Fangyuan Tian ◽  
Hongxia Li ◽  
Shuicheng Tian ◽  
Chenning Tian ◽  
Jiang Shao

(1) Background: As a world-recognized high-risk occupation, coal mine workers need various cognitive functions to process the surrounding information to cope with a large number of perceived hazards or risks. Therefore, it is necessary to explore the connection between coal mine workers’ neural activity and unsafe behavior from the perspective of cognitive neuroscience. This study explored the functional brain connectivity of coal mine workers who have engaged in unsafe behaviors (EUB) and those who have not (NUB). (2) Methods: Based on functional near-infrared spectroscopy (fNIRS), a total of 106 workers from the Hongliulin coal mine of Shaanxi North Mining Group, one of the largest modern coal mines in China, completed the test. Pearson’s Correlation Coefficient (COR) analysis, brain network analysis, and two-sample t-test were used to investigate the difference in brain functional connectivity between the two groups. (3) Results: The results showed that there were significant differences in functional brain connectivity between EUB and NUB among the frontopolar area (p = 0.002325), orbitofrontal area (p = 0.02102), and pars triangularis Broca’s area (p = 0.02888). Small-world properties existed in the brain networks of both groups, and the dorsolateral prefrontal cortex had significant differences in clustering coefficient (p = 0.0004), nodal efficiency (p = 0.0384), and nodal local efficiency (p = 0.0004). (4) Conclusions: This study is the first application of fNIRS to the field of coal mine safety. The fNIRS brain functional connectivity analysis is a feasible method to investigate the neuropsychological mechanism of unsafe behavior in coal mine workers in the view of brain science.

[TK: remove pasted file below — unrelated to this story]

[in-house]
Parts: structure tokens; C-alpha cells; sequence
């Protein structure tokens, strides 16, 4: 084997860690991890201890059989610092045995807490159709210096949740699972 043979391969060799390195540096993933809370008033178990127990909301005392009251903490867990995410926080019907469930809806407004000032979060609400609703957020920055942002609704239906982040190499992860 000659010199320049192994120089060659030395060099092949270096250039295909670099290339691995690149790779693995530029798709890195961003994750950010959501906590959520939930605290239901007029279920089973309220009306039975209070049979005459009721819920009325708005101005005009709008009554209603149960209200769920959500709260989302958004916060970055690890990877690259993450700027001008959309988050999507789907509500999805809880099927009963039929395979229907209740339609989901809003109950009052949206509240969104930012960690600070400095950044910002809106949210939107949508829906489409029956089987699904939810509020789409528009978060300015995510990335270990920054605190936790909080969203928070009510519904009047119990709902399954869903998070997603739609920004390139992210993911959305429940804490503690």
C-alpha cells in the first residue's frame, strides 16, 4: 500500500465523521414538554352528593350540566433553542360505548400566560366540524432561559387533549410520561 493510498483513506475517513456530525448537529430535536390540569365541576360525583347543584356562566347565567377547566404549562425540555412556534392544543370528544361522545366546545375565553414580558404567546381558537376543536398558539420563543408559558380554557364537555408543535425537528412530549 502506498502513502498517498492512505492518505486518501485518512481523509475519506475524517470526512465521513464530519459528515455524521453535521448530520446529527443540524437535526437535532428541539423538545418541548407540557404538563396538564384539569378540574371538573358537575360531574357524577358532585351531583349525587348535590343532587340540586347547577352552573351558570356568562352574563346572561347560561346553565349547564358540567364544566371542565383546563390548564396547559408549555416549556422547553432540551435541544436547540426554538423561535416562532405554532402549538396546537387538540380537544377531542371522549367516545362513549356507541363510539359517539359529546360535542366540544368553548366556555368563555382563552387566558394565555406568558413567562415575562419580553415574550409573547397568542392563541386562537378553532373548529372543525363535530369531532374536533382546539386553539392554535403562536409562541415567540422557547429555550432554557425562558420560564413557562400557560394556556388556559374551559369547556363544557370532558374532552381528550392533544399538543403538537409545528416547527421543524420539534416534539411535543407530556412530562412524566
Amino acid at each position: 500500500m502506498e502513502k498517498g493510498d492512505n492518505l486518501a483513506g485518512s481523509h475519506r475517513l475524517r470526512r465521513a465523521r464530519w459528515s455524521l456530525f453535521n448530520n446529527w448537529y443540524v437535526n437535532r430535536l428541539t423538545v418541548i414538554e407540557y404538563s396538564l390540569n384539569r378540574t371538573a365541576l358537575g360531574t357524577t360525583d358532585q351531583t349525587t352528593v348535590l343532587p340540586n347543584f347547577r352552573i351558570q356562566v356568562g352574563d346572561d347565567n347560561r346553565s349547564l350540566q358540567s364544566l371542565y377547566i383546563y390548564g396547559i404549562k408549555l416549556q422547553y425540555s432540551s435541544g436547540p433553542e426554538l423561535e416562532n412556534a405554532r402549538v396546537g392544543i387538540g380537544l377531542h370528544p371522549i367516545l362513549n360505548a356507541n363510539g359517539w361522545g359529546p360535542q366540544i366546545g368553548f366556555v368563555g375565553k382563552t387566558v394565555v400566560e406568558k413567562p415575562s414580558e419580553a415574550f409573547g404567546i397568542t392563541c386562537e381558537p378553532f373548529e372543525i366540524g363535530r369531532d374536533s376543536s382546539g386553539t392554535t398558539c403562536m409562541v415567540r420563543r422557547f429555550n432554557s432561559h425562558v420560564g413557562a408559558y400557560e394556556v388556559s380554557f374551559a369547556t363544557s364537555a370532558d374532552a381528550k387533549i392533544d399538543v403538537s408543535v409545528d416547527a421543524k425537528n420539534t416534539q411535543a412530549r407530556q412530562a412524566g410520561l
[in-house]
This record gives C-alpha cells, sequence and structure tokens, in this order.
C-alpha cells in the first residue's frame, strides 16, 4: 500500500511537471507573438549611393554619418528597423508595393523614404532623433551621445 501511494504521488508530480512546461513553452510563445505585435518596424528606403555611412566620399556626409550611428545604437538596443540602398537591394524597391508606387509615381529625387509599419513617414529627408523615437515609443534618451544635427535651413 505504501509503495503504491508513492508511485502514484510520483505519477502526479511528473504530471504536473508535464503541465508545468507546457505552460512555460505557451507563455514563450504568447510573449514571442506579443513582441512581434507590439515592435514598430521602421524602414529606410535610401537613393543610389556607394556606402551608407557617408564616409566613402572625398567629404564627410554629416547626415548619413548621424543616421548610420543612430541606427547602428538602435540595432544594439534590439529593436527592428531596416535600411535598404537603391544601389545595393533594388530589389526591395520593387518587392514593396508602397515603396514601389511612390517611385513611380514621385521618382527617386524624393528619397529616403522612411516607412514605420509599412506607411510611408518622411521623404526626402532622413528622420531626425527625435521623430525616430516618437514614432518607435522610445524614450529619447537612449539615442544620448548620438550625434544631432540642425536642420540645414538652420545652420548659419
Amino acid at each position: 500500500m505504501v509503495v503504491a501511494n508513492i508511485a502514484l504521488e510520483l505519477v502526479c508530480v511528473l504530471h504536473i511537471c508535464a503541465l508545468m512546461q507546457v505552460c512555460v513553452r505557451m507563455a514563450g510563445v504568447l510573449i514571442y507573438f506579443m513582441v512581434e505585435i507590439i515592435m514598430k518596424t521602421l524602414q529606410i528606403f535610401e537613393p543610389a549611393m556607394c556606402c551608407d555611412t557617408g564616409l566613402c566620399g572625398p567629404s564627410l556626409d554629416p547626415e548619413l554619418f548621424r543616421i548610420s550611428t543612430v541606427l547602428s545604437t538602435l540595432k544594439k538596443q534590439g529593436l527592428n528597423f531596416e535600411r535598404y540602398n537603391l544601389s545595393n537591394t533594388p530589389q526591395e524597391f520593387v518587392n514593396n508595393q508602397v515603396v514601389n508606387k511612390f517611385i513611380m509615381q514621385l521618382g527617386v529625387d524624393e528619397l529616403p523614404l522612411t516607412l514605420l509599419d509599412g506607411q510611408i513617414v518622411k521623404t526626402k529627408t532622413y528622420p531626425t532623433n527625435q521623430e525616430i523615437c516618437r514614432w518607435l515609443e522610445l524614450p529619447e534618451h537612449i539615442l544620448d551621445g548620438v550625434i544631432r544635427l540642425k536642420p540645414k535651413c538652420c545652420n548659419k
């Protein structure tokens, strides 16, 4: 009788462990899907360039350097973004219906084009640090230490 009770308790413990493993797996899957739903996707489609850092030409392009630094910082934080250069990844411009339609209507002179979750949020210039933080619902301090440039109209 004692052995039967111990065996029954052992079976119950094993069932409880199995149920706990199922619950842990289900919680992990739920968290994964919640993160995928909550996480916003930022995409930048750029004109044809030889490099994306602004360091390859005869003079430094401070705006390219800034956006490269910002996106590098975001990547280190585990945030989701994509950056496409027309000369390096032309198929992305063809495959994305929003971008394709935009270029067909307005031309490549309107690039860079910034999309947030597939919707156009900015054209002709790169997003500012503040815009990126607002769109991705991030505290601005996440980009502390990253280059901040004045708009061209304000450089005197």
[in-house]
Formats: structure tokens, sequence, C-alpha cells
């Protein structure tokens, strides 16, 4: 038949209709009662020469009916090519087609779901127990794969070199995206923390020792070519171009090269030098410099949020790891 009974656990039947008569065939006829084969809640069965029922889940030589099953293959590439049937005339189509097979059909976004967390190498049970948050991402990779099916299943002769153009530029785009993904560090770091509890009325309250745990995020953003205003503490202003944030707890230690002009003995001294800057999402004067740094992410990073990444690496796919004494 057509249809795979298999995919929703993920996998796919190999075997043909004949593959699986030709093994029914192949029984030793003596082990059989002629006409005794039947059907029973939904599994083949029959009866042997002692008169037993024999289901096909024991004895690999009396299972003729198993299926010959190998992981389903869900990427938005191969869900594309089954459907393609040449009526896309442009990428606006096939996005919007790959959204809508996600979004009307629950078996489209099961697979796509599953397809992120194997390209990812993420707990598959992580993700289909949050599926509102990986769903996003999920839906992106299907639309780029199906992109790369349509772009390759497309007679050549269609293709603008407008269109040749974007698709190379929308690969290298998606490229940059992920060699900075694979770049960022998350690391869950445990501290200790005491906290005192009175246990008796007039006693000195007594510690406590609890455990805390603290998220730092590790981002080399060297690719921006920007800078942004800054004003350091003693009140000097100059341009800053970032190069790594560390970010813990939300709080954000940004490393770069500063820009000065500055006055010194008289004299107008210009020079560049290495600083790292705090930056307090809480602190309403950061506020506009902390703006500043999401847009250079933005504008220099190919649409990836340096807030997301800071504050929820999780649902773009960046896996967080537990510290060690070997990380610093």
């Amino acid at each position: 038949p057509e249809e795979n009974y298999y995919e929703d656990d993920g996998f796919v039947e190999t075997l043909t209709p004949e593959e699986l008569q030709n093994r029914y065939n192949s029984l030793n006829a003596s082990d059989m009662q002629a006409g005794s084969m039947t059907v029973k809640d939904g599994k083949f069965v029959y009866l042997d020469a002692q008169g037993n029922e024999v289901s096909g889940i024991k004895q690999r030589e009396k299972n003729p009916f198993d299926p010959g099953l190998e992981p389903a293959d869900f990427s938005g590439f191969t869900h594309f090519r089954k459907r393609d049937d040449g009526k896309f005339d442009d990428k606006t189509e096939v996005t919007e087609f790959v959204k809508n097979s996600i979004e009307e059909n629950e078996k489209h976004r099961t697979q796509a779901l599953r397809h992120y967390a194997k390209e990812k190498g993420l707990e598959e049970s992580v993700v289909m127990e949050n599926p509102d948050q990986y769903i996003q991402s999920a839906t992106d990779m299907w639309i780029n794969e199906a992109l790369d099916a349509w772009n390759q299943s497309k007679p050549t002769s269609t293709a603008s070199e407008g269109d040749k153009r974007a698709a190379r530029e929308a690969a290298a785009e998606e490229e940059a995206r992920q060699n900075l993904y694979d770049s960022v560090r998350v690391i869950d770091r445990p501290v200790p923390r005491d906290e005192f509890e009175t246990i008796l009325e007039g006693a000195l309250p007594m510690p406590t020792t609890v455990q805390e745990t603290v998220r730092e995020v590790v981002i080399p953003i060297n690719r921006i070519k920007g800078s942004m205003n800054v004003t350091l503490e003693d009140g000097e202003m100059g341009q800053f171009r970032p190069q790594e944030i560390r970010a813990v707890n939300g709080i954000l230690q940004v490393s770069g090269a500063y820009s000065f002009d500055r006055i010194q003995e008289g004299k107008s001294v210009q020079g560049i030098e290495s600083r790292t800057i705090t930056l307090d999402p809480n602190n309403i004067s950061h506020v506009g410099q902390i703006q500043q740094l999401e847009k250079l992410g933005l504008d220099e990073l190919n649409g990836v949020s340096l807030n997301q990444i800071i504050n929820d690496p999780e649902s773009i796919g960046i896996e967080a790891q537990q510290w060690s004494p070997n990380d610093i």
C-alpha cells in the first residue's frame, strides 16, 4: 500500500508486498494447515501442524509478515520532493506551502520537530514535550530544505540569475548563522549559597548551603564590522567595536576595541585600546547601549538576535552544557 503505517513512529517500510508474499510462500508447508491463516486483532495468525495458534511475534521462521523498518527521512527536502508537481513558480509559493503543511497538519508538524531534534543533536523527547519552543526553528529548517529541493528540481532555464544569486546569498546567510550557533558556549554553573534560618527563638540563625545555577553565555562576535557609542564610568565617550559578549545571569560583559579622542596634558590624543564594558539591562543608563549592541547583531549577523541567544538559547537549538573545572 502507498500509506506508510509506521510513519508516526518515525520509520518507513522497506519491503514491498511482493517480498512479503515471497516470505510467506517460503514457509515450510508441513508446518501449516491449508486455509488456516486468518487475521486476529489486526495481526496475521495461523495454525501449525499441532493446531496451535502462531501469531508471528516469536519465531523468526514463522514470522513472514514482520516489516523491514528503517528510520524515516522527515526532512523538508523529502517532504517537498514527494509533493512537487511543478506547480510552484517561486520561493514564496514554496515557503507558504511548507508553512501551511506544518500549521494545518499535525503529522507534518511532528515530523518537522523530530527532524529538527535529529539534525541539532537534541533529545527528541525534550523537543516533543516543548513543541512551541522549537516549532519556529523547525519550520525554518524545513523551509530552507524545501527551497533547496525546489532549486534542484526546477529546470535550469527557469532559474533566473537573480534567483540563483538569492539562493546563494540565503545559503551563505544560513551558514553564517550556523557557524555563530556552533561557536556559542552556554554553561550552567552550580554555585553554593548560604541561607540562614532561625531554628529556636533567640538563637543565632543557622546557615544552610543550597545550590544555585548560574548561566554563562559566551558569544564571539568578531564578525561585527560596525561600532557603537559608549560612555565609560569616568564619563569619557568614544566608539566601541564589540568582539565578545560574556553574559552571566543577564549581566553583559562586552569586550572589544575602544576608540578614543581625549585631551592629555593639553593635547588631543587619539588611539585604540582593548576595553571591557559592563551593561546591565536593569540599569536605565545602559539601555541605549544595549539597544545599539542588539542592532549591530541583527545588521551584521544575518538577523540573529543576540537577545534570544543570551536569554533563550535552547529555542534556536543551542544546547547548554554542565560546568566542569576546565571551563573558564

2022 ◽  
Vol 355 ◽  
pp. 03042
Rui Zhang ◽  
Ziyang Wang ◽  
Yu Liu

With the development of EEG analysis technology, researchers have gradually explored the correlation between personality trait (such as Big Five personality) and EEG. However, there are still many challenges in model construction. In this paper, we tried to classify the people with different organizational commitment personality trait through EEG. Firstly, we organized the participants to complete the organizational commitment questionnaire and recorded their resting state EEG. We divided 10 subjects into two classes (positive and negative) according to the questionnaire scores. Then, various EEG features including power spectral density, microstate, functional brain network and nonlinear features from segmented EEG sample were extracted as the input of different machine learning classifiers. Next, several evaluation metrics were used to evaluate the results of the cross-validation experiment. Finally, the results show that the EEG power in α band, the weighted clustering coefficient of functional brain network and the Permutation Entropy of EEG are relatively good features for this classification task. Furthermore, the highest classification accuracy rate can reach 79.9% with 0.87 AUC (the area under the ROC). The attempts in this paper may serve as the basis for our future research.